Kromschroeder family gallery
Kromschroeder farm gallery¹
More history of the Inver Grove Heights area…
Artifacts found within the boundaries of present Inver Grove Heights show evidence that early Woodland culture people were here along the Mississippi River, perhaps about 2,000 years ago. Woodland culture typically included pottery, burial mounds and some agriculture. It is likely that other, earlier habitation sites existed, but were covered by water after the Mississippi was dammed and flooded above Hastings in 1930.
Evidence found elsewhere in Dakota County shows people from the Archaic period, thousands of years earlier. Roughly 1,000 years ago there was a late Woodland village in southeastern Inver Grove, east of the present Inver Grove Trail near the river. From 1837–1852, Chief Medicine Bottle led a Dakota village in extreme southeastern Inver Grove at Pine Bend. During that period, a trail ran from near his village to the Mdewakanton (Bdewakantowan) village at Mendota (Bdote). This trail would have run very near to where Inver Hills sits today.
The Treaty of Mendota in 1851 ceded Dakota lands to the U.S. government, forcing most of the inhabitants to move to reservations to the west. By 1853, land in Inver Grove was being claimed for settlement with most of that land taken within a few years. Among the settlers were many families from Germany—like the Klein(e)s and Kromschroeders.
An 1896 plat map shows that land now around Inver Hills was owned by Jacob Trost, the Klein(e) family, and George and Caroline Kromschroeder (see image below). The location of the Inver Hills campus is toward the bottom of the map where several roads come together. Some of those roads are still recognizable, such as present-day College Trail and the North-South Cahill Avenue and Babcock Trail (then called Middle Road and German Road).
Many German families lived in this part of Inver Grove and to the north. They attended churches and at least one school in which German was spoken. To the south, Inver Grove was settled mostly by Irish families, several of whom came from Inver, a village in County Donegal, Ireland. Inver Grove—and Inver Hills Community College—take their names from this village.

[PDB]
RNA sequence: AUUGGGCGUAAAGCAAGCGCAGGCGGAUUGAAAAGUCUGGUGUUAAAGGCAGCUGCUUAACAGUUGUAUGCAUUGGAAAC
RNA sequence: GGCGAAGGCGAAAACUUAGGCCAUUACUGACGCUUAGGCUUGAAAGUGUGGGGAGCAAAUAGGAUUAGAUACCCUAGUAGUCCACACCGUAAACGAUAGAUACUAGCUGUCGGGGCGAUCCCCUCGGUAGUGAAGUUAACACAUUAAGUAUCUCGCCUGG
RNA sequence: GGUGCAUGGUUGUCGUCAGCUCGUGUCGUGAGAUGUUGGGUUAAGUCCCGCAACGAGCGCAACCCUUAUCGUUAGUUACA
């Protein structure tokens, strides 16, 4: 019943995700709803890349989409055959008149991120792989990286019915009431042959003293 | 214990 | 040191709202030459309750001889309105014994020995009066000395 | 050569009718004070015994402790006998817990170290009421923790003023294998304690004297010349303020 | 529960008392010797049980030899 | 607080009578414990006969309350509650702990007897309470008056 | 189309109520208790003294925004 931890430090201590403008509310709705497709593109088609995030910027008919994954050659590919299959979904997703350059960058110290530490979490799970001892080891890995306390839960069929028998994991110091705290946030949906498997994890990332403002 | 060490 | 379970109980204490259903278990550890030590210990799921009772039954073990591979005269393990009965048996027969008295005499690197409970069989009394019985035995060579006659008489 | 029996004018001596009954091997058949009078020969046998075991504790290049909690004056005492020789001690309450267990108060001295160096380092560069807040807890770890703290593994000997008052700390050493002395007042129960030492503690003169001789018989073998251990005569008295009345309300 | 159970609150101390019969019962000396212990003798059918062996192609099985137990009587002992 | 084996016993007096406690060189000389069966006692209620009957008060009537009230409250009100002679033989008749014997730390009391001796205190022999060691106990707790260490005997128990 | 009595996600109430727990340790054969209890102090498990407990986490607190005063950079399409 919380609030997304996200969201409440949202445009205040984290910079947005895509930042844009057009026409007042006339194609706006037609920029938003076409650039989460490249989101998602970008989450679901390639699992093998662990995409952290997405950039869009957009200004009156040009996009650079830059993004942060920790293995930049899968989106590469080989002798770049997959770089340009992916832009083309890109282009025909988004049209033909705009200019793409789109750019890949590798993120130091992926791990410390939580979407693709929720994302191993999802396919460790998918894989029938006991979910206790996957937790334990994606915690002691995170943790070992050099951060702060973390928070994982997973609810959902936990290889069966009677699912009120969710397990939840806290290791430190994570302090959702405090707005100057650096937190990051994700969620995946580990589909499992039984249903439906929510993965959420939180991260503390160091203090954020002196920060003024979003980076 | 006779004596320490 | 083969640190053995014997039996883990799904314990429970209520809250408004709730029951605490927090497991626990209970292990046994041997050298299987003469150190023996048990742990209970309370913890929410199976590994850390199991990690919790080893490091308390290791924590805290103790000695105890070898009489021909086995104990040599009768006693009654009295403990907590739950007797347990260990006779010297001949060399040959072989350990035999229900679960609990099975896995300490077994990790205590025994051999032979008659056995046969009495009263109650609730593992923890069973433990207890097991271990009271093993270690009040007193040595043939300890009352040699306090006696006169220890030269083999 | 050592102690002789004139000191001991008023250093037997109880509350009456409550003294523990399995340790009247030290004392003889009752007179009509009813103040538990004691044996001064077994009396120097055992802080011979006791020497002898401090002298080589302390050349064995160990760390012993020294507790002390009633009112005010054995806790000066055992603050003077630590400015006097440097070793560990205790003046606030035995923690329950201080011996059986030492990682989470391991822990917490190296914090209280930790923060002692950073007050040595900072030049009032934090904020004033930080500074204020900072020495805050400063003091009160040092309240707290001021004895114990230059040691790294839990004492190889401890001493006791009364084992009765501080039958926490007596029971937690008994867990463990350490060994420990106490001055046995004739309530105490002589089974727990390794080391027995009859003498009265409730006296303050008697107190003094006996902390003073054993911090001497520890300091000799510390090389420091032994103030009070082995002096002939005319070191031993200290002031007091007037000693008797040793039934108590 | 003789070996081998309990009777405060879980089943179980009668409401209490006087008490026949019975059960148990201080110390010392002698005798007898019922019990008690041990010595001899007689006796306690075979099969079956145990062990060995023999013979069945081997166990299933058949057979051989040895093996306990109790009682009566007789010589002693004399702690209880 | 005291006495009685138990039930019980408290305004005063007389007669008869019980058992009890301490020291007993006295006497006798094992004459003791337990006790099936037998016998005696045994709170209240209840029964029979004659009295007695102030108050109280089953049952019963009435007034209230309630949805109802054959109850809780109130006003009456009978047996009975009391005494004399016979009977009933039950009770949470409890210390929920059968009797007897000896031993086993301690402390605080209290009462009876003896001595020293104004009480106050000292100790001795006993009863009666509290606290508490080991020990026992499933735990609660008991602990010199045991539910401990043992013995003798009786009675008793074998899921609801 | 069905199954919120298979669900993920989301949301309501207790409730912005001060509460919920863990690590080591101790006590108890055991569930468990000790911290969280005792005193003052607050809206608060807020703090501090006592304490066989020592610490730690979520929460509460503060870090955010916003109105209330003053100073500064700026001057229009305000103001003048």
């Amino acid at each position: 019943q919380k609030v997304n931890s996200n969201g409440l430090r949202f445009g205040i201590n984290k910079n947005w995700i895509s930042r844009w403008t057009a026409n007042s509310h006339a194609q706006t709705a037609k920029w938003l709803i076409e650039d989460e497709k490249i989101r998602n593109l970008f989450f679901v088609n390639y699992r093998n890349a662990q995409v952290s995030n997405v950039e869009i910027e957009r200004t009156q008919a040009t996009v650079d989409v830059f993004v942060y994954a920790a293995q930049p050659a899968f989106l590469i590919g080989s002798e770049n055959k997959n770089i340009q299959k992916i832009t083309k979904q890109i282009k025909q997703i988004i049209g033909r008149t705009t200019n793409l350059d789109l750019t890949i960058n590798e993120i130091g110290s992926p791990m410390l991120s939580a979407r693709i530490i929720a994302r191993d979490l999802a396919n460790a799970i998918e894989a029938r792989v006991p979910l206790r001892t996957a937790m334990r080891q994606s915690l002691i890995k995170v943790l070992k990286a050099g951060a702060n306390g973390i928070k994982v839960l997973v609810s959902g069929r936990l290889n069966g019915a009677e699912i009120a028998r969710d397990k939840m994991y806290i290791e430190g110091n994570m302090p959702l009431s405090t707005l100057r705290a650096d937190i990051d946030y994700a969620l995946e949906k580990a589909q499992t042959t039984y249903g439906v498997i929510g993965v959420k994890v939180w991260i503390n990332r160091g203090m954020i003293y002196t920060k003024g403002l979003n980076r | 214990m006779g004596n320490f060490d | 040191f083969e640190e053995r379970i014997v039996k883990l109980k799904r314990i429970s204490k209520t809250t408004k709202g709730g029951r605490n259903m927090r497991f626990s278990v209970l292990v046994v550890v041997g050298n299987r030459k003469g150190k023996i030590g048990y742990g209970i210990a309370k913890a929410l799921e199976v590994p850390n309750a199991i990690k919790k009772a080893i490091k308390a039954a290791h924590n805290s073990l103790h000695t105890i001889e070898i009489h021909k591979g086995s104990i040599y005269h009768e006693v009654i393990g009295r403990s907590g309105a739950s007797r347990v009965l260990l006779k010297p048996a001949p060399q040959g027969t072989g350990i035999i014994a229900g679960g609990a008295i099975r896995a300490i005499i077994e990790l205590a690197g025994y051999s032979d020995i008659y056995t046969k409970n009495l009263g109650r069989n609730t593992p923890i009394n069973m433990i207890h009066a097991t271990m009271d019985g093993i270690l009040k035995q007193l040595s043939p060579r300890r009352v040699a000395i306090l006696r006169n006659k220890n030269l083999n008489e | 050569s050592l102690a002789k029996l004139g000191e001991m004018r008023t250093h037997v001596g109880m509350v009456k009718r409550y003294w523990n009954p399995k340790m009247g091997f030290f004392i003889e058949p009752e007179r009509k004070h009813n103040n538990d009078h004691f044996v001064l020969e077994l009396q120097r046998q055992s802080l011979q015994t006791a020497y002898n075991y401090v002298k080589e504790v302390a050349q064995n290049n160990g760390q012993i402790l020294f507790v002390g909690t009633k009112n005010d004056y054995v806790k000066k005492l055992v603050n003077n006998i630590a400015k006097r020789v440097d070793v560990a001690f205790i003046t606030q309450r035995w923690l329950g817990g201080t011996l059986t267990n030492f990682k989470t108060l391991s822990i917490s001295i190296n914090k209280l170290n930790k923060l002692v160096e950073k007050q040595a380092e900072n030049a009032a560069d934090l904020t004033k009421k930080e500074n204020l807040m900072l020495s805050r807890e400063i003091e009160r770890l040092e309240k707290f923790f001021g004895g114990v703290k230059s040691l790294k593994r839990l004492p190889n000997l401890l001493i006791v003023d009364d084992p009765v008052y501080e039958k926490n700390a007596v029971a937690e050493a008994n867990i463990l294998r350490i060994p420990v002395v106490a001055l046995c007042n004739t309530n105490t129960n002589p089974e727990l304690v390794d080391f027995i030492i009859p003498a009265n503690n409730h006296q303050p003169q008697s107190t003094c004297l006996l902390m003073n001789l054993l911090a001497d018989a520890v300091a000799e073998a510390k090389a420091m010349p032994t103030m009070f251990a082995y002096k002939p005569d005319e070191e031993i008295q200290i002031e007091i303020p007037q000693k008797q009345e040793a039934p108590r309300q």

More information to come in future Inver Hills News posts.
Inver Hills Community College
Two Proud Histories, One Bold Future
Inver Hills Community College and Dakota County Technical College are members of the Minnesota State Colleges and Universities system, which was established in 1995. At the time, Minnesota State was looking at merging community and technical colleges, especially institutions in proximity to one another. Merging Inver Hills and DCTC was discussed, but not acted on.
In 2013, the system chancellor announced that Inver Hills President Tim Wynes, JD, would serve as the interim president of DCTC following the retirement of President Ron Thomas, PhD. In 2015, the shared presidency became permanent and moves were taken to incorporate shared administration at all levels.
Inver Hills and DCTC continue to implement shared strategies that position the colleges as education partners of choice while recognizing the unique missions and pedagogic goals of each school.
Thousands of people have passed through the doors of each college with the aim to improve their lives through education. The two colleges together generate nearly $335 million in positive economic impact annually.
Leaning into the next 50 years, Inver Hills and DCTC are building on their proud histories of dedication, creativity, imagination and vigilance in delivering educational options that promise a bold future for our graduates and their families.
Find out how to earn a degree or take classes at Inver Hills by contacting: